A surfer dashes for the water as snow falls on Wrightsville Beach in January 2009.
SOLITUDE AND SWELL
Cold-Water Winter Surfing at Wrightsville Beach
THE smell of burning firewood wafts on the stiff northwest breeze. The gray, dark sky foretells ominous,
snowy weather. It’s 32 degrees, and not a soul dares to appear on these sands. The weather outside is
nasty, but this might just be the best time to paddle out into the icy ocean.
To the uninitiated, this proposition seems ridiculous. But to the core constituency, winter surfing at
Wrightsville Beach represents the pinnacle of the local surfing experience.
With wetsuit technology evolving exponentially in the last 15 years to increase flexibility and warmth, it can now
actually feel as if you’re wearing a heated, cozy sweatsuit out in the lineup, even during a rare ice storm.
As for swell, the combination of snowstorms in the Northeast, local regional low pressures, and predominately
north to northwest winds can generate near perfect, well apportioned A-Frame shaped waves. The weather from
February to April produces the largest waves, aside from the odd hurricane, which tends to send waves with too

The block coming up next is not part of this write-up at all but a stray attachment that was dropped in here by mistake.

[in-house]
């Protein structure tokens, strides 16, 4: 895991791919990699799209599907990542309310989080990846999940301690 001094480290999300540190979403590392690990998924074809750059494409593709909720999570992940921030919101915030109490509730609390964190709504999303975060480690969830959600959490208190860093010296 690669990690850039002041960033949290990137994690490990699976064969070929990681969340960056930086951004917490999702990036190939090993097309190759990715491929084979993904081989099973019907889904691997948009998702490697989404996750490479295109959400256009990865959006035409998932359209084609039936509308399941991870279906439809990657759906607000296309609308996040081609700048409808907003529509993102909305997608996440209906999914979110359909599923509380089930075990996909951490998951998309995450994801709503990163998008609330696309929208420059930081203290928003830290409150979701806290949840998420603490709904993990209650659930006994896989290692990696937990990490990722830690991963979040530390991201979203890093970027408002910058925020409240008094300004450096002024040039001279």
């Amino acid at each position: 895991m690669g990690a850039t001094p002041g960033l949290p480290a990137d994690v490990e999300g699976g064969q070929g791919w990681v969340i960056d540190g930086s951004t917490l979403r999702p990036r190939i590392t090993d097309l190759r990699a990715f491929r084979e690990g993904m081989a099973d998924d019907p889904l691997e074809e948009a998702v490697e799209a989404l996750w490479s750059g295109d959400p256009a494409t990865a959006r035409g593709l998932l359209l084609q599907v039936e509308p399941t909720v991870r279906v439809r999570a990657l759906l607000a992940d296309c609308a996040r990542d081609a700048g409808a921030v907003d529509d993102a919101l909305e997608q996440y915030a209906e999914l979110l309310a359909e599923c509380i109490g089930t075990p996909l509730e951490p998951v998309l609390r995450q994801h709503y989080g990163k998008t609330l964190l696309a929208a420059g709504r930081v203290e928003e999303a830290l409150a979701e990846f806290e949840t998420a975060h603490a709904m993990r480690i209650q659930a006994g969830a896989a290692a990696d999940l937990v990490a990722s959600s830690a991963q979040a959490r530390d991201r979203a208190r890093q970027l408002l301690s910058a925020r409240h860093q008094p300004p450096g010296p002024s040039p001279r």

long of a period interval for this beach.
Surfline forecasters say the long-term outlook for this late winter and early spring is showing an elevated level for
storm activity in the Northeast, which should provide ample opportunity for great waves in the coming weeks and
Of course, there are a few drawbacks. There’s the potential for the dreaded “surfer’s ear” if not wearing a hood
and/or earplugs, a lack of lifeguard support, and even hypothermia without the appropriate wetsuit.
Still, to the properly prepared, weather-informed and hardiest of souls, late winter here promises solitude, free
parking, and the best waves of the year with glimmers of a world-class break. — By Peter Viele
WBM FILE PHOTO